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RE: ISSUE-88 - Change proposal (new update)

From: CE Whitehead <cewcathar@hotmail.com>
Date: Thu, 20 May 2010 19:20:58 -0400
Message-ID: <SNT142-w2364BBAED88E9932B9557B3E30@phx.gbl>
To: <xn--mlform-iua@xn--mlform-iua.no>, <mark@macchiato.com>
CC: <fantasai.lists@inkedblade.net>, <public-html@w3.org>, <public-i18n-core@w3.org>, <www-international@w3.org>, <ian@hixie.ch>, <hsivonen@iki.fi>, <addison@lab126.com>, <jonas@sicking.cc>


Hi, Leif, all:

Thanks Leif very much for considering a compromise.

I guess I'd love compromise, but I do not particularly like making the meta http-equiv entirely in error 
because it is still being used by browser makers 
-- I'd prefer a warning not an error message --
and truthfully I never have seen the reason you all have that it is a problem here;
(If it is a major problem I need data -- more than the following which I see as unproblematic
and showing a preference for meta http-equiv
http://www.w3.org/International/tests/tests-html-css/tests-language-declarations/results-language-declarations)
However I find it preferable to have the meta http-equiv an outright error rather than having it non-conforming to the http header.
The latter option is way too confusing I think though perhaps it would be better to hear from browser and application makers as far as the confusion issue goes -- since I worry most about confusion on their part.
(I'm not sure why as I am sure most know the standards as well as . . . so it's just questionable in terms of how they will try to make things work and what they will do for compatibility with existing content and applications --
so they not I will have to decide here I think  [not that I want to change my own content; I don't; but I set the html lang anyway; just so long as the browsers will parse my html content as it is I do not care about validator warnings or error messages)

For my part I'd like to see more affirmation of the lang= null attribute in the wording on content-language.
Otherwise I like Leif's previous proposal, but I will consider a compromise that does not start kicking out error-mesages,
but I'd love to hear from someone else.

Thanks!

Best,

--C. E. Whitehead
cewcathar@hotmail.com

From: Leif Halvard Silli <xn--mlform-iua@xn--mlform-iua.no> 
Date: Thu, 20 May 2010 03:49:14 +0200
To: fantasai <fantasai.lists@inkedblade.net> 
Cc: Henri Sivonen <hsivonen@iki.fi>, Addison Phillips <addison@lab126.com>, public-i18n-core@w3.org, public-html@w3.org, Jonas Sicking <jonas@sicking.cc> 
Message-ID: <20100520034914125374.ece5a399@xn--mlform-iua.no>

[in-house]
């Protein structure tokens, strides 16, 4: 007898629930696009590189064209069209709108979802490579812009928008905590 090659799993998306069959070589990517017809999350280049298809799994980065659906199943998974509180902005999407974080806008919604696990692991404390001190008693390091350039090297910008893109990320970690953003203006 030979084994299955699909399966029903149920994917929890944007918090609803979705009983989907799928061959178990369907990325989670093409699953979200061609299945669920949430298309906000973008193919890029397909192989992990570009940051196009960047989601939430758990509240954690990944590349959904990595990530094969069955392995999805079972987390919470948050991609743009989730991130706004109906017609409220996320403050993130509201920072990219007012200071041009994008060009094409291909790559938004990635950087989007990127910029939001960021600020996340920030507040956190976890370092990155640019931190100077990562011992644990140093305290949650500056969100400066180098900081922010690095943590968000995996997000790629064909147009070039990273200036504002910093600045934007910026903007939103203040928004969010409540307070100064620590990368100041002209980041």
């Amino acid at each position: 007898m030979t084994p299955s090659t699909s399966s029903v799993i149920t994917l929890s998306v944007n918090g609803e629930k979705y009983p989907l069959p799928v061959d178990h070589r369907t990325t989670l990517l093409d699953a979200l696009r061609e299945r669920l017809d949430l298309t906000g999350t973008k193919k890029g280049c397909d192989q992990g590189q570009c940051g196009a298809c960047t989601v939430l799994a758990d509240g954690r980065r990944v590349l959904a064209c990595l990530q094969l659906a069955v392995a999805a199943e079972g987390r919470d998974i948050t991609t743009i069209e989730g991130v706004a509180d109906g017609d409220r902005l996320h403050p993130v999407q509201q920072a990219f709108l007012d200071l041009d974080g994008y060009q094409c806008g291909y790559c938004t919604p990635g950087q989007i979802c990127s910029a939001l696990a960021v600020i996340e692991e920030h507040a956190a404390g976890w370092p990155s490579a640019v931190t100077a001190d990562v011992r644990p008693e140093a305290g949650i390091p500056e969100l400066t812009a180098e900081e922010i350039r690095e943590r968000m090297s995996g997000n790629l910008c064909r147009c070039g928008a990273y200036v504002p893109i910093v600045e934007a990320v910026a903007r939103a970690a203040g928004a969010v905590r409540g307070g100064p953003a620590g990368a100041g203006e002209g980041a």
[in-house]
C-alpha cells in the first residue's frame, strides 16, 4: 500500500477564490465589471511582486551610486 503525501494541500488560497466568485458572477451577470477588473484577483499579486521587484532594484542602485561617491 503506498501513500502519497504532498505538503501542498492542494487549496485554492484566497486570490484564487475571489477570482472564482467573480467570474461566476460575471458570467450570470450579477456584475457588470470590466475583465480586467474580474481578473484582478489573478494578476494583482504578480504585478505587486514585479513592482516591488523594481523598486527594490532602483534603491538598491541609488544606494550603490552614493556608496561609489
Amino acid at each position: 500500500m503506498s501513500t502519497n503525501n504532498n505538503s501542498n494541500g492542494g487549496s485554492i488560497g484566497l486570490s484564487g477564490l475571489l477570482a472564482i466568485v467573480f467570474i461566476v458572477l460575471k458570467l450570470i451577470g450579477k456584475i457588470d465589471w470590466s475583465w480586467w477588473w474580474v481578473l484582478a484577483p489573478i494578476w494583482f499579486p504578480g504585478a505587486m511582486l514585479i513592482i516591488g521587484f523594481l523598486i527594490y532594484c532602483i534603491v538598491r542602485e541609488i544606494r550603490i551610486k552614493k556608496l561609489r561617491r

fantasai, Wed, 19 May 2010 02:21:44 -0700:
> On 05/19/2010 02:06 AM, Henri Sivonen wrote:
>> "Addison Phillips"<addison@lab126.com>  wrote:
>> 
>>> - HTML should (continue to) strongly recommend the presence of @lang
>>> (and warn in validators if it is not present)
>> 
>> If validators did that, there'd be even more templates, etc., filling in a
>> placeholder value that doesn't necessarily have anything to do with the
>> actual content.
> 
> In that case, I would suggest following Leif's suggestion and only
> posting a warning about a missing lang="" if the Content-Language
> HTTP header or <meta http-equiv> pragma is present. This is more
> likely to catch authors who are trying to specify the language but
> doing so wrongly, and avoid the authors who don't care.

Don't you think that making the pragma an outright error *could* work, 
provided that the language fallback warning from my current change 
proposal is implemented as well?  I see 3 differences from Ian's "Make 
Content-Language pragma non-conforming" proposal:

 A. validators/spec would not ask authors to "use @lang instead";
 B. validators would show an additional warning in case the 
       pragma caused the fallback language measure to kick in;
 C. validators would warn if the C-L HTTP header caused language
       fallback; The warning for B. and C. should ask authors to 
       take control via html@lang.

Advantages:

  1. Limits the actual fallback- fallback in the wild is 
     more often caused by pragma than by HTTP.
     (MAMA showed pragma to be used 10 times as often as HTTP.)
  2. Naturally increases focus on @lang
  3. A step towards the ideal goal which the I18NWG expressed in
     their feedback: that we get rid of fallback.
  4. doesn't assume that authors misunderstand C-L.

Disadvantages:

   - It might be confusing that the C-L pragma may affect the document 
language despite being invalid - who will notice it? This is the why I 
suggest to show both a fallback warning (if it kicks in) as well as an 
error - to make authors aware. Such a warning can also limit the 
occurrence of bogus language tags.
   - Inability to validly implement "fallback" without a server.

Comments:

 A., B. and C. differ from Ian's proposal to make the pragma invalid.

 Regarding A.: to tell authors to "use @lang instead of pragma" assumes 
that all authors have the same misinterpretation about the semantics of 
the Content-Language pragma. It is better to remain completely silent 
on what to do "instead", rather than assuming any particular 
(mis)understanding. Eventually one should also list HTTP C-L as an 
alternative to the C-L pragma.
 Regarding B.: I am open to discussing to not implement (B), in case 
two error messages instead of only one would seem confusing.
 Regarding C.: An alternative to (C) could be to require UAs to not use 
HTTP as basis for fallback.
-- 
> leif halvard silli

 		 	   		  
Received on Thursday, 20 May 2010 23:21:37 UTC

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